The new rules are mainly being pushed by Democrats, who outlined their arguments in a May letter. Signed by eight Democratic senators, the letter said that more guardrails are needed to prevent bad practices. Because private funds directly compete with banks, they deserve to be overseen and regulated in similar ways, they said.
“Troublingly, there is limited data on fund size and fund activities, and almost no data on the fees assessed by those funds,” the letter, co-signed by Sen. Elizabeth Warren and her colleagues, reads. “Investors need increased transparency, more informative and useful data, and prohibitions on abusive and conflicted practices.”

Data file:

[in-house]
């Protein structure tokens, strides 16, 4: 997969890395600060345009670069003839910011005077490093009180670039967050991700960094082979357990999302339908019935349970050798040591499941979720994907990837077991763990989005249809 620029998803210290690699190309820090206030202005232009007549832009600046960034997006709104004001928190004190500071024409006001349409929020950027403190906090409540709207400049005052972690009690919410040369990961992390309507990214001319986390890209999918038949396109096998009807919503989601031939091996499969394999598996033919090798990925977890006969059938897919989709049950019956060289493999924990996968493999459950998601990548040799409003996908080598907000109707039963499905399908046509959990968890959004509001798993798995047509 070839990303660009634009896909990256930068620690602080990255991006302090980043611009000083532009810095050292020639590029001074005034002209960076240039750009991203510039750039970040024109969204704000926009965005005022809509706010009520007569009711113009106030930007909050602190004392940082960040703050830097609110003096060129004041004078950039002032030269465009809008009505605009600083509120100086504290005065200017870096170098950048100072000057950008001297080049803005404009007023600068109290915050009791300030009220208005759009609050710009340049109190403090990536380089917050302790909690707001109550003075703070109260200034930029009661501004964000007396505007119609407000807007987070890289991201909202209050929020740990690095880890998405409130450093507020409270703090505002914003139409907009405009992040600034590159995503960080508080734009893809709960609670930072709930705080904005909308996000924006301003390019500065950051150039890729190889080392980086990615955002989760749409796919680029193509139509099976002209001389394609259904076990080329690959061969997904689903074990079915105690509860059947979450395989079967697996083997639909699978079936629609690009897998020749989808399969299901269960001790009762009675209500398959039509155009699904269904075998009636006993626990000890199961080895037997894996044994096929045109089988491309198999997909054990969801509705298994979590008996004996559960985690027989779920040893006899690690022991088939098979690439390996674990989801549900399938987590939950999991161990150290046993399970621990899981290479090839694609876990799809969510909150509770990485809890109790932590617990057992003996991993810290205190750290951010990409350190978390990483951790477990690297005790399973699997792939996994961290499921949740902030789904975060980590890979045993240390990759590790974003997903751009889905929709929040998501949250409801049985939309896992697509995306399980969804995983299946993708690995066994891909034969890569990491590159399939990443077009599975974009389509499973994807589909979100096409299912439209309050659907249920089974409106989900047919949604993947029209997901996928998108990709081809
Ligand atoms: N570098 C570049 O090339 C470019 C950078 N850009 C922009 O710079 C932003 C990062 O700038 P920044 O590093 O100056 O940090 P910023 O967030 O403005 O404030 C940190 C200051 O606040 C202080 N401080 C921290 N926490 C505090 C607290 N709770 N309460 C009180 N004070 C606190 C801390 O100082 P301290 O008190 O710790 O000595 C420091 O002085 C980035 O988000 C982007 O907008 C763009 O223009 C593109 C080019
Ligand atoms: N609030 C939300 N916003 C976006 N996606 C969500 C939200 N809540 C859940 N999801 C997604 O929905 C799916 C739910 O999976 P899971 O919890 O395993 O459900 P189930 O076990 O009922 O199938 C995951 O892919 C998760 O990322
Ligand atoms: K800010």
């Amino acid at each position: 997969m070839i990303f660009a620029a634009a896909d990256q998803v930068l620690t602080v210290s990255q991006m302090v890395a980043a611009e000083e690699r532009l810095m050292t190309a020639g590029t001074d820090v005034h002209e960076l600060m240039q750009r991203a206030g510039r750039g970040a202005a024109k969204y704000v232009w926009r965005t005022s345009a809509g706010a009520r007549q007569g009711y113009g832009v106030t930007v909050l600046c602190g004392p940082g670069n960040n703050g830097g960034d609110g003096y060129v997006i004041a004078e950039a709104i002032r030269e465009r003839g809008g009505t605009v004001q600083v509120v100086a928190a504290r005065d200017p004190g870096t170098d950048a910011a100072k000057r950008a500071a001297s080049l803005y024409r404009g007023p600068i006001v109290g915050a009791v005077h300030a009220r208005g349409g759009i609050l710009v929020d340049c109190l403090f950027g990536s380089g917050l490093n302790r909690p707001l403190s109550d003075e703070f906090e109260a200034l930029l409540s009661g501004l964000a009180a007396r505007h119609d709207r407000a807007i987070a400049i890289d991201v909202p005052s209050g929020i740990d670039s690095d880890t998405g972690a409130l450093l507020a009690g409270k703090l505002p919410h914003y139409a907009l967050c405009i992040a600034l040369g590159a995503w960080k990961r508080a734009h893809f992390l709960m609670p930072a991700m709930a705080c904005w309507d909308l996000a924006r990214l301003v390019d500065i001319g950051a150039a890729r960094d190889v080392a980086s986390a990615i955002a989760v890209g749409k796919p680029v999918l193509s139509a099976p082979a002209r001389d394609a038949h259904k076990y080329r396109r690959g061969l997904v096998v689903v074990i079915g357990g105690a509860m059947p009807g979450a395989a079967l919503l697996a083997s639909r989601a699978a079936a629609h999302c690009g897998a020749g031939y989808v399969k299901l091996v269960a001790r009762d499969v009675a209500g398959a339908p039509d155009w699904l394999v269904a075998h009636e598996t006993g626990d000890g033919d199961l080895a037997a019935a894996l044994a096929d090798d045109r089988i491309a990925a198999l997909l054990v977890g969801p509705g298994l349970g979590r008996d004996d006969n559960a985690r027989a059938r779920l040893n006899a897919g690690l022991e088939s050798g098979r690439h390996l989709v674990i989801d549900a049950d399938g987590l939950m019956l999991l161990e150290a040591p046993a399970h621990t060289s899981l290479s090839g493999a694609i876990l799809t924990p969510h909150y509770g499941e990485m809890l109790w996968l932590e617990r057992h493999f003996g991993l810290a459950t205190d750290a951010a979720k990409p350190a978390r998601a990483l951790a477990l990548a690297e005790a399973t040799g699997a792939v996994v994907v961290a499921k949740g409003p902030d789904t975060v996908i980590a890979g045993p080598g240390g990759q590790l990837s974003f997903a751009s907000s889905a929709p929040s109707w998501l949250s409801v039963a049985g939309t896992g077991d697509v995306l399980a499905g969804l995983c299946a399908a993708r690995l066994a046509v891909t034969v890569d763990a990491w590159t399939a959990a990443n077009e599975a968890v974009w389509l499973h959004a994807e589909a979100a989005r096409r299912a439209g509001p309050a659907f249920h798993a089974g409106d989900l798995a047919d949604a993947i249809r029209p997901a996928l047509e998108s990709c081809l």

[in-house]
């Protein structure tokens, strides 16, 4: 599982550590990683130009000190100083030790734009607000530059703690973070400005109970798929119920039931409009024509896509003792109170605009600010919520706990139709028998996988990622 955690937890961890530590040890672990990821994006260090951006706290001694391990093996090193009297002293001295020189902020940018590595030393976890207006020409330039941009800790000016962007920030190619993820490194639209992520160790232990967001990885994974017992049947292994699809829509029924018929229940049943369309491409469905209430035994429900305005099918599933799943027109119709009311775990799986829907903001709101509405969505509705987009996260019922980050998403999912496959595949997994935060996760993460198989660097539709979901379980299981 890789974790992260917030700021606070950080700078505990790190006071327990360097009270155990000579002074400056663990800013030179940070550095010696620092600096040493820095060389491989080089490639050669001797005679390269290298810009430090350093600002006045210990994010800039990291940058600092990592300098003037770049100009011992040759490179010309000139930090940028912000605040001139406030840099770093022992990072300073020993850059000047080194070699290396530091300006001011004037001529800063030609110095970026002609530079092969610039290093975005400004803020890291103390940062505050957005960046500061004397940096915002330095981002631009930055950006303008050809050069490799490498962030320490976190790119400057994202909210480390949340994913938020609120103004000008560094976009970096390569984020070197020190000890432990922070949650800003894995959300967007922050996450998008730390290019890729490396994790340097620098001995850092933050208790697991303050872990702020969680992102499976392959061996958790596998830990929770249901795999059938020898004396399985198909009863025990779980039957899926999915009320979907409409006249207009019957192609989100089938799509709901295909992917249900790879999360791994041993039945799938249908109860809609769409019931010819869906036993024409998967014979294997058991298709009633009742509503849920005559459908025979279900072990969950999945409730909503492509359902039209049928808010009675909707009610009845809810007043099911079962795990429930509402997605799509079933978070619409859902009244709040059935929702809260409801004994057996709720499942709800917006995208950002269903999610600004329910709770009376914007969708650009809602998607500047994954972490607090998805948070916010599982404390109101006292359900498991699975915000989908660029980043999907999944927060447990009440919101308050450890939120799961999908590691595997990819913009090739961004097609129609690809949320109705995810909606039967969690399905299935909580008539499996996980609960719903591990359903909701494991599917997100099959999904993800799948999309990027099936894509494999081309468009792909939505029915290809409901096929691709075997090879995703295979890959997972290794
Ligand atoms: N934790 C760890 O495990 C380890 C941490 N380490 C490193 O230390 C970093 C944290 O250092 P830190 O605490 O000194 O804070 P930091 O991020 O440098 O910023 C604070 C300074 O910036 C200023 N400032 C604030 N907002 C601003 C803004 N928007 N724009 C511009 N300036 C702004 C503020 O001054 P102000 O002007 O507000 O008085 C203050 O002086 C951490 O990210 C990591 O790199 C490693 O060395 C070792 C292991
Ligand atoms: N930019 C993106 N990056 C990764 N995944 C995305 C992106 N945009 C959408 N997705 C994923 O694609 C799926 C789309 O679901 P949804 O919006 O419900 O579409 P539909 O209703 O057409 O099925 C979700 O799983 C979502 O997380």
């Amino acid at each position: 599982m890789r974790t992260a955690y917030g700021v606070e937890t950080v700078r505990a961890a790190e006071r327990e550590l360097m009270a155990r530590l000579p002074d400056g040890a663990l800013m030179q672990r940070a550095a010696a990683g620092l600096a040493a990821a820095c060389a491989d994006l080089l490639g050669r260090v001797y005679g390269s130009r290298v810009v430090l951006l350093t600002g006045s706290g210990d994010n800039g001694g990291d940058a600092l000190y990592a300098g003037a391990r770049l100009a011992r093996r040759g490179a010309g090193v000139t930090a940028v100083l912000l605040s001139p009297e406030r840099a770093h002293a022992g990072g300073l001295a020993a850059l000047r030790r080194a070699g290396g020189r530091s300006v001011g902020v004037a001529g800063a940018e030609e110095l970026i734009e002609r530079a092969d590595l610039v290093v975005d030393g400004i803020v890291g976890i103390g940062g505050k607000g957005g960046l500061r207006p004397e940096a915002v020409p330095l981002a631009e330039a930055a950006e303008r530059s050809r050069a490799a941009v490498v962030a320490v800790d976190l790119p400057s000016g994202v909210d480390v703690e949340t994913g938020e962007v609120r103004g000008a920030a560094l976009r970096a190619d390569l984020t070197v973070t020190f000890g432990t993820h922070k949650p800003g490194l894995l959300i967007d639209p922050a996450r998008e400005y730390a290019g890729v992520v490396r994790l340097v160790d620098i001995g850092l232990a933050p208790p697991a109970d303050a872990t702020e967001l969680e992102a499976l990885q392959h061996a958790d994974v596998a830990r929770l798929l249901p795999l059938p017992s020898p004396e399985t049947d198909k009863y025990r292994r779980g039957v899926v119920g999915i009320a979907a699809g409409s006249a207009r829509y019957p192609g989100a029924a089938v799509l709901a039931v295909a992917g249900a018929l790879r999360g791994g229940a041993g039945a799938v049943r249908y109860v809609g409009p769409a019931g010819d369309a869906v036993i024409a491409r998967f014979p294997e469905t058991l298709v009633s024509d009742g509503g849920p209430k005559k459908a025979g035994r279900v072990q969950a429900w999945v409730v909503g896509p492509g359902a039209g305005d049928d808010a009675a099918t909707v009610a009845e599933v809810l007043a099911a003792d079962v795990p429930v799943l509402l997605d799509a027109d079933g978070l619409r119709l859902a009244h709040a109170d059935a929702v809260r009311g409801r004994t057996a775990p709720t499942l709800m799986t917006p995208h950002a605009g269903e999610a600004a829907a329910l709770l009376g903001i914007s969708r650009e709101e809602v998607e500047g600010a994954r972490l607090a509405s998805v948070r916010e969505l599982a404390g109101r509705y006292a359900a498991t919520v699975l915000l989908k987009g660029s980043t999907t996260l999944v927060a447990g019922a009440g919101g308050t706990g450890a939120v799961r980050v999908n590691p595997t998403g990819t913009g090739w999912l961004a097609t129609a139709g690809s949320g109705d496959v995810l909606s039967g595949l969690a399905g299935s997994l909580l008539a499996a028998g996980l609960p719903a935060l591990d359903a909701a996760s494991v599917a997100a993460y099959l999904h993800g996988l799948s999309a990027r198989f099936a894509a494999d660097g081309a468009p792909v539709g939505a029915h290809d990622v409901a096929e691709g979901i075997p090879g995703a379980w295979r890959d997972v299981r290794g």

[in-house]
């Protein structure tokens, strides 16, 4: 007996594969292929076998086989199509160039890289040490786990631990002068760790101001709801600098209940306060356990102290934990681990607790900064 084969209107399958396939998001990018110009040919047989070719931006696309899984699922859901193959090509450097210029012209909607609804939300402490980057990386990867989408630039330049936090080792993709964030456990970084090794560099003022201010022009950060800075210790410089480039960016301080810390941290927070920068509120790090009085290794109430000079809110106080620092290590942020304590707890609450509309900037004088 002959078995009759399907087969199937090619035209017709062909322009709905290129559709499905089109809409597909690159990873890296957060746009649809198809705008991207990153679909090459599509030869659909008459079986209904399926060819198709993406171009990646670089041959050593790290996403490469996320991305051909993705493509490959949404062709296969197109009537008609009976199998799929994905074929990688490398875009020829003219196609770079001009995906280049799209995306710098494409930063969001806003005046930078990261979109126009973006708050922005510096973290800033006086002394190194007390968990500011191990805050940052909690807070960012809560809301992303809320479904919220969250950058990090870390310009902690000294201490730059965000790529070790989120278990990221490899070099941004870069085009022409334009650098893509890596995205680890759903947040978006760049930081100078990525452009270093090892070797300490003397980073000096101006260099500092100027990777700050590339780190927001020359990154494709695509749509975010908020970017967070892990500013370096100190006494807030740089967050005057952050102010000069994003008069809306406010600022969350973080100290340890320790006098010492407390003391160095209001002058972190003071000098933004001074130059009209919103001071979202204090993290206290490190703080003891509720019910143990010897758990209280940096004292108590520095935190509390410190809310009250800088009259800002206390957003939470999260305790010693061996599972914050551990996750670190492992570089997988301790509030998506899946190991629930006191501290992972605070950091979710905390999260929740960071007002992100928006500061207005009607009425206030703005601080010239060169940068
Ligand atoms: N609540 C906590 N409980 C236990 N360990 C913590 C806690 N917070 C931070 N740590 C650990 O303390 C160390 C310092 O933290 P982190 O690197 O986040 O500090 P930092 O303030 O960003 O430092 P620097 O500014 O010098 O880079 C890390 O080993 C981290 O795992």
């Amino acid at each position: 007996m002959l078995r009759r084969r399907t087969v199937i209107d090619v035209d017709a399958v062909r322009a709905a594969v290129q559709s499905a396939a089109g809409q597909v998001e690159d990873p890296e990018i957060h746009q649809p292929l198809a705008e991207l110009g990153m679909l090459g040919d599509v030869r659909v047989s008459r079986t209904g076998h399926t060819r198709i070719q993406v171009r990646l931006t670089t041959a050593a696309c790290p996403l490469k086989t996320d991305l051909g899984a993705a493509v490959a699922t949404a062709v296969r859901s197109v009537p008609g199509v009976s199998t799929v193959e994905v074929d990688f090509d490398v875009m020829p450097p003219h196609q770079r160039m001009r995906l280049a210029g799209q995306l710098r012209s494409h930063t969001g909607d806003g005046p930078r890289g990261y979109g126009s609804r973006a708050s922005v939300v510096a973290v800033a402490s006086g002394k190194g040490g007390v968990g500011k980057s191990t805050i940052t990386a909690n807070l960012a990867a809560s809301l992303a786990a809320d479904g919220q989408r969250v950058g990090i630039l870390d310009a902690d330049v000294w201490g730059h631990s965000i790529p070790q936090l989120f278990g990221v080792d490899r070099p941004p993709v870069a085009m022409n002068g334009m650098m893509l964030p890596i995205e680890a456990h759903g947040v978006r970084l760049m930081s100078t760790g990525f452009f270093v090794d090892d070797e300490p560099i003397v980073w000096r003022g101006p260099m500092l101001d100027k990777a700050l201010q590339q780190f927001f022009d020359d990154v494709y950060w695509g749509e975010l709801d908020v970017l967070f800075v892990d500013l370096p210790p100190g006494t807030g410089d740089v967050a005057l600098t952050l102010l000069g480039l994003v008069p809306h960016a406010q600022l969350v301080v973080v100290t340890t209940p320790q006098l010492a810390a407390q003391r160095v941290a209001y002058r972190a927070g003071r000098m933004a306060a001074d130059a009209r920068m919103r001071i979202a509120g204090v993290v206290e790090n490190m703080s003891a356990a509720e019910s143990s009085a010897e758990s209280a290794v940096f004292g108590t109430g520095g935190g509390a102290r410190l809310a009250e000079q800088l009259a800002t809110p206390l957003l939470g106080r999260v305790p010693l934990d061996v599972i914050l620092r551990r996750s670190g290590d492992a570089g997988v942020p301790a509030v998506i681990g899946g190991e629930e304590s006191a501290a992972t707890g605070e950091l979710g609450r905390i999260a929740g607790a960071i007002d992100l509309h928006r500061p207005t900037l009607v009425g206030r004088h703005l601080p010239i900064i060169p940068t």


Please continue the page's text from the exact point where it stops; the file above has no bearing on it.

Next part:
Tighter regulations could be a blow to the industry just as it starts to feel the effects of last year’s financial downturn. For the first time since the financial crisis in 2009, private equity funds have reported negative annual returns for the year ending March 31. The sector’s deal volume also decreased 26% and its deal count fell 15%, to $2.4 trillion and 60,000 respectively, according to consulting firm McKinsey.
Private funds are pushing back aggressively on the proposed rules. In the 18 months since the regulations were first suggested, the industry has banded together on a lobbying effort against the regulations. As part of the lobbying push, several funds, including Millennium Management and HBK Capital Management, created a nonprofit to head off the proposed rules, the Wall Street Journal reported.
Millennium Management and HBK Capital Management did not respond to Fortune’s requests for comment. The nonprofit, the National Association of Private Fund Managers, declined to immediately comment through a representative.